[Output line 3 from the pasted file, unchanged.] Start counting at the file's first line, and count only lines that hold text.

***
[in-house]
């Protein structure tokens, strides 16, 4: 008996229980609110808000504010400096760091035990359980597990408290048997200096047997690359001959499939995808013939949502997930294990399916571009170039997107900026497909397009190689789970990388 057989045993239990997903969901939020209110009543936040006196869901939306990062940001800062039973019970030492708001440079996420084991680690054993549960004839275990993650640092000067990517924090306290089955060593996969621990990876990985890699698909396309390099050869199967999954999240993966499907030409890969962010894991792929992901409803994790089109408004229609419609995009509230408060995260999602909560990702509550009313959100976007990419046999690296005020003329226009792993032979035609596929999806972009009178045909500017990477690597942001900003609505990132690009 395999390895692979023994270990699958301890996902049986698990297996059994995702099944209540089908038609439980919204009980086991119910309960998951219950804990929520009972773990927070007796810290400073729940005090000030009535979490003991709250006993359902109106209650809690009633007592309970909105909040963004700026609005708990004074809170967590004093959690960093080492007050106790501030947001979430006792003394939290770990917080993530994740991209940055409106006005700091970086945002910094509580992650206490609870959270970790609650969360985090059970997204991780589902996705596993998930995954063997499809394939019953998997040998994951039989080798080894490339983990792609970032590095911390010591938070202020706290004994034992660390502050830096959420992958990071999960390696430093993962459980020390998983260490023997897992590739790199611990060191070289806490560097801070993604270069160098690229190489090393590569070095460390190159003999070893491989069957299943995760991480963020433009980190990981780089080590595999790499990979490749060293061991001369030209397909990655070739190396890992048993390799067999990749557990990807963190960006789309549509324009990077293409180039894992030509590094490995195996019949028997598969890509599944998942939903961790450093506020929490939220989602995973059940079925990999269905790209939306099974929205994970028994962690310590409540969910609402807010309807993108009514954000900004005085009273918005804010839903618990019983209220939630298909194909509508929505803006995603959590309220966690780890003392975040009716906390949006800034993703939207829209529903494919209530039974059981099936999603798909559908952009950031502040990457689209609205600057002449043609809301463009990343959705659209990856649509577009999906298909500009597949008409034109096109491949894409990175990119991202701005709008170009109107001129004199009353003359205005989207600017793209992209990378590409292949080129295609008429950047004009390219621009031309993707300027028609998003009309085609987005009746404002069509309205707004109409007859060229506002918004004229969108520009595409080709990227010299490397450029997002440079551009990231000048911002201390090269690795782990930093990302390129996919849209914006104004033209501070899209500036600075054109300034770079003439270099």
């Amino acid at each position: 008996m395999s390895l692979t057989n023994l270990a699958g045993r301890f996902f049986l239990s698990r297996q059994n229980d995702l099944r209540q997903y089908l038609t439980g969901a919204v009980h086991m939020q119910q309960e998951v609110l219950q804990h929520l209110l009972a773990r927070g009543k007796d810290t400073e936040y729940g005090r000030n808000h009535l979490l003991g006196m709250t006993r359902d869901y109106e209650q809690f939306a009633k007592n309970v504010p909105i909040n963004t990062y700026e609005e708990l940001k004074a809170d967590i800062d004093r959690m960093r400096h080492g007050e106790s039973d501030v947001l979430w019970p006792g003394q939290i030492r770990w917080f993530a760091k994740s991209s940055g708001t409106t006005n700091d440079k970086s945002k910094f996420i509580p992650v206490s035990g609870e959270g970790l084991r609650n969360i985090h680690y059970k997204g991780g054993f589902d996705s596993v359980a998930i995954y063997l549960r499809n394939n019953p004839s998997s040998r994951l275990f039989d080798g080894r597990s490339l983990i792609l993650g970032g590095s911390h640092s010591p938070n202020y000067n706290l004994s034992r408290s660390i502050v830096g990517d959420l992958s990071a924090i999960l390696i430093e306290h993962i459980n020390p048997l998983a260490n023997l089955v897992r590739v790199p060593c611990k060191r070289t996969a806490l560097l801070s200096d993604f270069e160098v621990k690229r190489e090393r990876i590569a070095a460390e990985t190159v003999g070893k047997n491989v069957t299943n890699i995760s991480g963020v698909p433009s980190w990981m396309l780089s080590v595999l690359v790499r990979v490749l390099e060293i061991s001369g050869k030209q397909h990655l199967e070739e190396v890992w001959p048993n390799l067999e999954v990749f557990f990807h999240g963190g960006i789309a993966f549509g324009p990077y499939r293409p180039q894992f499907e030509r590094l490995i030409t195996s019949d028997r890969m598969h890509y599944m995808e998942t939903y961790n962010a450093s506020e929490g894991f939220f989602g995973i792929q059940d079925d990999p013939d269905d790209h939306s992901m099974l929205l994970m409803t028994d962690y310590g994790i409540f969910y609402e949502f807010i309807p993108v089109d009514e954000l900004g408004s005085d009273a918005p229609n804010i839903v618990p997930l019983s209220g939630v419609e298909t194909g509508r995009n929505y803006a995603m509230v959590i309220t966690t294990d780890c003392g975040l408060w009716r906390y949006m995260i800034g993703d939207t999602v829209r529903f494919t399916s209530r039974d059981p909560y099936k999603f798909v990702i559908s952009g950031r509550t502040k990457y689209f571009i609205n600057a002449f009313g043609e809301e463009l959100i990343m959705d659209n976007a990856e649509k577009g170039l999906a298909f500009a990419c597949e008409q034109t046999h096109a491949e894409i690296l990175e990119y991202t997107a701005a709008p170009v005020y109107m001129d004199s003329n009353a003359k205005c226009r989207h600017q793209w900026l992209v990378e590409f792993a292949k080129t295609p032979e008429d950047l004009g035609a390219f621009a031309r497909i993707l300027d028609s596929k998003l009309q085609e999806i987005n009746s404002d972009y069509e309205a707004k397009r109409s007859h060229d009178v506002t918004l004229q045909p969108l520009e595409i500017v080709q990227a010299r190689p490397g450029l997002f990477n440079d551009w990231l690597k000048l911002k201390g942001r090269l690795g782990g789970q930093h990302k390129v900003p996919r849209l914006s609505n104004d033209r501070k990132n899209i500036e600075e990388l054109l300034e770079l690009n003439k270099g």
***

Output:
């Amino acid at each position: 008996m395999s390895l692979t057989n023994l270990a699958g045993r301890f996902f049986l239990s698990r297996q059994n229980d995702l099944r209540q997903y089908l038609t439980g969901a919204v009980h086991m939020q119910q309960e998951v609110l219950q804990h929520l209110l009972a773990r927070g009543k007796d810290t400073e936040y729940g005090r000030n808000h009535l979490l003991g006196m709250t006993r359902d869901y109106e209650q809690f939306a009633k007592n309970v504010p909105i909040n963004t990062y700026e609005e708990l940001k004074a809170d967590i800062d004093r959690m960093r400096h080492g007050e106790s039973d501030v947001l979430w019970p006792g003394q939290i030492r770990w917080f993530a760091k994740s991209s940055g708001t409106t006005n700091d440079k970086s945002k910094f996420i509580p992650v206490s035990g609870e959270g970790l084991r609650n969360i985090h680690y059970k997204g991780g054993f589902d996705s596993v359980a998930i995954y063997l549960r499809n394939n019953p004839s998997s040998r994951l275990f039989d080798g080894r597990s490339l983990i792609l993650g970032g590095s911390h640092s010591p938070n202020y000067n706290l004994s034992r408290s660390i502050v830096g990517d959420l992958s990071a924090i999960l390696i430093e306290h993962i459980n020390p048997l998983a260490n023997l089955v897992r590739v790199p060593c611990k060191r070289t996969a806490l560097l801070s200096d993604f270069e160098v621990k690229r190489e090393r990876i590569a070095a460390e990985t190159v003999g070893k047997n491989v069957t299943n890699i995760s991480g963020v698909p433009s980190w990981m396309l780089s080590v595999l690359v790499r990979v490749l390099e060293i061991s001369g050869k030209q397909h990655l199967e070739e190396v890992w001959p048993n390799l067999e999954v990749f557990f990807h999240g963190g960006i789309a993966f549509g324009p990077y499939r293409p180039q894992f499907e030509r590094l490995i030409t195996s019949d028997r890969m598969h890509y599944m995808e998942t939903y961790n962010a450093s506020e929490g894991f939220f989602g995973i792929q059940d079925d990999p013939d269905d790209h939306s992901m099974l929205l994970m409803t028994d962690y310590g994790i409540f969910y609402e949502f807010i309807p993108v089109d009514e954000l900004g408004s005085d009273a918005p229609n804010i839903v618990p997930l019983s209220g939630v419609e298909t194909g509508r995009n929505y803006a995603m509230v959590i309220t966690t294990d780890c003392g975040l408060w009716r906390y949006m995260i800034g993703d939207t999602v829209r529903f494919t399916s209530r039974d059981p909560y099936k999603f798909v990702i559908s952009g950031r509550t502040k990457y689209f571009i609205n600057a002449f009313g043609e809301e463009l959100i990343m959705d659209n976007a990856e649509k577009g170039l999906a298909f500009a990419c597949e008409q034109t046999h096109a491949e894409i690296l990175e990119y991202t997107a701005a709008p170009v005020y109107m001129d004199s003329n009353a003359k205005c226009r989207h600017q793209w900026l992209v990378e590409f792993a292949k080129t295609p032979e008429d950047l004009g035609a390219f621009a031309r497909i993707l300027d028609s596929k998003l009309q085609e999806i987005n009746s404002d972009y069509e309205a707004k397009r109409s007859h060229d009178v506002t918004l004229q045909p969108l520009e595409i500017v080709q990227a010299r190689p490397g450029l997002f990477n440079d551009w990231l690597k000048l911002k201390g942001r090269l690795g782990g789970q930093h990302k390129v900003p996919r849209l914006s609505n104004d033209r501070k990132n899209i500036e600075e990388l054109l300034e770079l690009n003439k270099g």